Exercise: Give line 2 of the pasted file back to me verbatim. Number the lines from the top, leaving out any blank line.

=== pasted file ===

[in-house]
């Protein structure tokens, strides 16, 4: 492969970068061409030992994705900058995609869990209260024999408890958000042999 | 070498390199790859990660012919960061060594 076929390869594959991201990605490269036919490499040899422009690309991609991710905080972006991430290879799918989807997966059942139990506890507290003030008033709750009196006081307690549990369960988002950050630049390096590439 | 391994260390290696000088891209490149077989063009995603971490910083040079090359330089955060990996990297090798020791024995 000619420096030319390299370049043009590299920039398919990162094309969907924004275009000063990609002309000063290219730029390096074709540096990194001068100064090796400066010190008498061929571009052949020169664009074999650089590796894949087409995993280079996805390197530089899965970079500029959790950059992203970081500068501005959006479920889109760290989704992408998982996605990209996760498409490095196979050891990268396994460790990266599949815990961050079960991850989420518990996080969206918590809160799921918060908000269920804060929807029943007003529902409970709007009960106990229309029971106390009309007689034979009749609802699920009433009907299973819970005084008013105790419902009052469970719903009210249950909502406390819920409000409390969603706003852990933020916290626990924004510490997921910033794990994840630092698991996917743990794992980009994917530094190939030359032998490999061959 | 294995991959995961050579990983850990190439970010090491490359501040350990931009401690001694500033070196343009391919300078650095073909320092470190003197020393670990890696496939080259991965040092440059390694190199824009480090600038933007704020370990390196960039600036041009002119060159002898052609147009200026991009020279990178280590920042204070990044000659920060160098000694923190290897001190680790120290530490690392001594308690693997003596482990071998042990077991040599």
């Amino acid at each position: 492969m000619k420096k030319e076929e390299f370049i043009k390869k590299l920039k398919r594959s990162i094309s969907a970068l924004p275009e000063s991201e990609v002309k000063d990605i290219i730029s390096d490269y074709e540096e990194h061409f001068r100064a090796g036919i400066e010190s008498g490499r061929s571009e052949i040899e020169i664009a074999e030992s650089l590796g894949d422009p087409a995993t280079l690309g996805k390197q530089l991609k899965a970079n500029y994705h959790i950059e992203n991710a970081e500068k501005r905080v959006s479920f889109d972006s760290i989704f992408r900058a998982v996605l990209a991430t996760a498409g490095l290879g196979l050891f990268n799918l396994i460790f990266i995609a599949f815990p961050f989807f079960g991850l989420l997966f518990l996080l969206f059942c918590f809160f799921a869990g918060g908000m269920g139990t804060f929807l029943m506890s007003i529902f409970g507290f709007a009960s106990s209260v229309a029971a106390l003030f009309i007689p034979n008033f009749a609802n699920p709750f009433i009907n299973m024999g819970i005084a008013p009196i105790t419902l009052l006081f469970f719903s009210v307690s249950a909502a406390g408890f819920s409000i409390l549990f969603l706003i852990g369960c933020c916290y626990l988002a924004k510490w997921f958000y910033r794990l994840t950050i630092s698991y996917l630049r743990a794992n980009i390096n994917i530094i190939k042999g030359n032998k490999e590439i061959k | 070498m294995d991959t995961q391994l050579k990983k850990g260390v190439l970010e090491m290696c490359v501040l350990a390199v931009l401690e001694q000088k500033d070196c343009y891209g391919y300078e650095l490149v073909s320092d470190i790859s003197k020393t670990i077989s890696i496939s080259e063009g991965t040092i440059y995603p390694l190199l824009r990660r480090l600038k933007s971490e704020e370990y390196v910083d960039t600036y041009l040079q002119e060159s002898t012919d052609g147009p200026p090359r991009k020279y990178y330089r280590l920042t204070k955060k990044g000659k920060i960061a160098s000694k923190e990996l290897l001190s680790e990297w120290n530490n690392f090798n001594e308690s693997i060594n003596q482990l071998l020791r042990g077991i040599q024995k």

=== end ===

């Protein structure tokens, strides 16, 4: 492969970068061409030992994705900058995609869990209260024999408890958000042999 | 070498390199790859990660012919960061060594 076929390869594959991201990605490269036919490499040899422009690309991609991710905080972006991430290879799918989807997966059942139990506890507290003030008033709750009196006081307690549990369960988002950050630049390096590439 | 391994260390290696000088891209490149077989063009995603971490910083040079090359330089955060990996990297090798020791024995 000619420096030319390299370049043009590299920039398919990162094309969907924004275009000063990609002309000063290219730029390096074709540096990194001068100064090796400066010190008498061929571009052949020169664009074999650089590796894949087409995993280079996805390197530089899965970079500029959790950059992203970081500068501005959006479920889109760290989704992408998982996605990209996760498409490095196979050891990268396994460790990266599949815990961050079960991850989420518990996080969206918590809160799921918060908000269920804060929807029943007003529902409970709007009960106990229309029971106390009309007689034979009749609802699920009433009907299973819970005084008013105790419902009052469970719903009210249950909502406390819920409000409390969603706003852990933020916290626990924004510490997921910033794990994840630092698991996917743990794992980009994917530094190939030359032998490999061959 | 294995991959995961050579990983850990190439970010090491490359501040350990931009401690001694500033070196343009391919300078650095073909320092470190003197020393670990890696496939080259991965040092440059390694190199824009480090600038933007704020370990390196960039600036041009002119060159002898052609147009200026991009020279990178280590920042204070990044000659920060160098000694923190290897001190680790120290530490690392001594308690693997003596482990071998042990077991040599």